Nonresidential fixed investment fell by 0.6 percent during the second quarter of 2015, according to the Associated Builders and Contractors’ (ABC) analysis of the real gross domestic product (GDP) report by the Bureau of Economic Analysis (BEA).

The dip comes after a 1.6-percent increase in the first quarter. Real GDP on the whole expanded by 2.3 percent (seasonally adjusted annual rate) during the second quarter, following a 0.6-percent increase the previous quarter.

ABC notes that the first quarter estimate for nonresidential fixed investment was revised upward from -3.4 percent annualized growth.

“In the first half of 2015, both the broader economy and nonresidential investment lost the momentum they had coming into the year,” says ABC chief economist Anirban Basu. “Rather than indicating renewed progress in terms of achieving a more robust recovery, today’s GDP release indicates that a variety of factors helped to stall investment in nonresidential structures.

“There are many viable explanations, including a weaker overall U.S. economy, a stronger U.S. dollar, decreased investment in structures related to the nation’s energy sector, soft public spending, and uncertainty regarding monetary policy and other abstracts of public policy. While the expectation is that the second half of the year will be better, unfortunately not much momentum is being delivered by the year’s initial six months.”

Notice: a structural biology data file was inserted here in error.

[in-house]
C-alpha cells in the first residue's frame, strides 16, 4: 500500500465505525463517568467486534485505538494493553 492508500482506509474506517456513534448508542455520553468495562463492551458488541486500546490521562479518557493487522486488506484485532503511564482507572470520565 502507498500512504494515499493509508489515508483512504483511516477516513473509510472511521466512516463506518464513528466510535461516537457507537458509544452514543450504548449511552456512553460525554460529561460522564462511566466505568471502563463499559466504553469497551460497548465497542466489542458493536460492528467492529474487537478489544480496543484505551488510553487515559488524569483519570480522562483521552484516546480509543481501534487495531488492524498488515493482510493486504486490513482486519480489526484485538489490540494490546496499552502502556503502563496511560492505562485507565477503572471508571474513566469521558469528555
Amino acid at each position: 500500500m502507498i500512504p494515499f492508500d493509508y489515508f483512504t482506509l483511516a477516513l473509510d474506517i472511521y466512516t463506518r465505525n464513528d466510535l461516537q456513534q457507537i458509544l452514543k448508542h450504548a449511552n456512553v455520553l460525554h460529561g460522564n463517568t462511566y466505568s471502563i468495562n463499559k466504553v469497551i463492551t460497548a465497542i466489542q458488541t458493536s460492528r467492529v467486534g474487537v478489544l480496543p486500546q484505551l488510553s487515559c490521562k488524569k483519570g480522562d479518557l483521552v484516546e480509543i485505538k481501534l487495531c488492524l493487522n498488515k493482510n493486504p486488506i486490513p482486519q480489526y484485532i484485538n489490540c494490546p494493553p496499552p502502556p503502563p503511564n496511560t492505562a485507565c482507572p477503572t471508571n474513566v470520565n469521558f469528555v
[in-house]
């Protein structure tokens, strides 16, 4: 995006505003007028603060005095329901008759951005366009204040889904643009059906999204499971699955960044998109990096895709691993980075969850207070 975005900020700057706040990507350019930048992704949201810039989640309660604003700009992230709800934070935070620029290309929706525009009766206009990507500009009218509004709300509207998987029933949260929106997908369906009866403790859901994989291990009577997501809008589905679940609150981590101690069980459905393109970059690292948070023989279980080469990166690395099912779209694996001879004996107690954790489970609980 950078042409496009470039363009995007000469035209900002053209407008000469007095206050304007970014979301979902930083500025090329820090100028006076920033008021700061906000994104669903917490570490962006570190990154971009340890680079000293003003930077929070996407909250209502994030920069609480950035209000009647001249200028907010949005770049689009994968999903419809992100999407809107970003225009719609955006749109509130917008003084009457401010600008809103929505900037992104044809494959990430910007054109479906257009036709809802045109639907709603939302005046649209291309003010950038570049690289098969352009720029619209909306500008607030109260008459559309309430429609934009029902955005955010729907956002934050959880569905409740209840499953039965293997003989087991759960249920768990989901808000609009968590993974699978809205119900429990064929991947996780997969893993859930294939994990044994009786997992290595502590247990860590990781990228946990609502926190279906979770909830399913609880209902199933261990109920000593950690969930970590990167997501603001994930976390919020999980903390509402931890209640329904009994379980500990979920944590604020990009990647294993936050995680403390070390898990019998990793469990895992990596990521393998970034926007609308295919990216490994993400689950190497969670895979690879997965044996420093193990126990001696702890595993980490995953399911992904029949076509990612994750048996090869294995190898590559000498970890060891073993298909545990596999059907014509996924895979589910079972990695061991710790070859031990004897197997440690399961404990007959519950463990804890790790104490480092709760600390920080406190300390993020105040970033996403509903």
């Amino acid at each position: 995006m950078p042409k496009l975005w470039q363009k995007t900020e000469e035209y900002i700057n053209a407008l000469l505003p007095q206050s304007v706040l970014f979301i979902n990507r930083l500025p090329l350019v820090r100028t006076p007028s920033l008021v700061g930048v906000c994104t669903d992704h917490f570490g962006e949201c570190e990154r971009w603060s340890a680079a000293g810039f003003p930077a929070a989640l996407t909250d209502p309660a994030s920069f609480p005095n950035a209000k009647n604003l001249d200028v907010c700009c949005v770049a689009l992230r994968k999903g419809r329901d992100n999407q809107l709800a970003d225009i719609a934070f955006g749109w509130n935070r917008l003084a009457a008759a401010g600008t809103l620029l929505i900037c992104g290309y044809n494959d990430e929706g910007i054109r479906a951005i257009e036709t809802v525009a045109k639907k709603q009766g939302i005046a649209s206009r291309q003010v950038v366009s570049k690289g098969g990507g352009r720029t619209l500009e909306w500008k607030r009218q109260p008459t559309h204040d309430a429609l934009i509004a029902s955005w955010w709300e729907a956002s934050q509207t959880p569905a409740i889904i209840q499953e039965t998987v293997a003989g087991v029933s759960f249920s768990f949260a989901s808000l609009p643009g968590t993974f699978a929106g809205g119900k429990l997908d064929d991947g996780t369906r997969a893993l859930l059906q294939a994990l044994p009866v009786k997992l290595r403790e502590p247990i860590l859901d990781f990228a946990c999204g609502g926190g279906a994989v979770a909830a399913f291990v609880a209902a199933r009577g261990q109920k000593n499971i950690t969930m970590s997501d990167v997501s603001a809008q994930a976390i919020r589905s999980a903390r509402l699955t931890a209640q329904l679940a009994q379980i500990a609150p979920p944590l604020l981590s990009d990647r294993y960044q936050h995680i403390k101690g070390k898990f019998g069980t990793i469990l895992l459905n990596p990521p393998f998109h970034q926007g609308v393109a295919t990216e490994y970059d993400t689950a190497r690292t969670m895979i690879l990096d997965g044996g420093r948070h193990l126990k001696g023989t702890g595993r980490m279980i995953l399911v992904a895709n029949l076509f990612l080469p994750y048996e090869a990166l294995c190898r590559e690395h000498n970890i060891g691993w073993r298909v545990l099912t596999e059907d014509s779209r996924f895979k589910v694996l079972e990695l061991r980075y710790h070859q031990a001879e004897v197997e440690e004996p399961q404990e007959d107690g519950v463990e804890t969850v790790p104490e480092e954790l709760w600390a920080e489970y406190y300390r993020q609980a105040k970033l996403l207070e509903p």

Investment in nonresidential structures decreased at a 1.6 percent rate after decreasing at a 7.4 percent rate in the first quarter, and personal consumption expenditures added 1.99 percent to GDP after contributing 1.19 percent in the first quarter.

Spending on goods grew 1.1 percent from the first quarter, while real final sales of domestically produced output—minus changes in private inventories—increased 2.5 percent for the second quarter after a 2.5 percent increase in the first quarter.

Federal government spending decreased 1.1 percent in the second quarter after increasing by 1.1 percent in the first quarter, and nondefense spending decreased 0.5 percent after expanding by 1.2 percent in the previous quarter.

National defense spending, meanwhile, fell 1.5 percent after growing 1 percent in the first quarter.

Finally, state and local government spending grew 2 percent during the second quarter after a decrease of 0.8 percent in the first.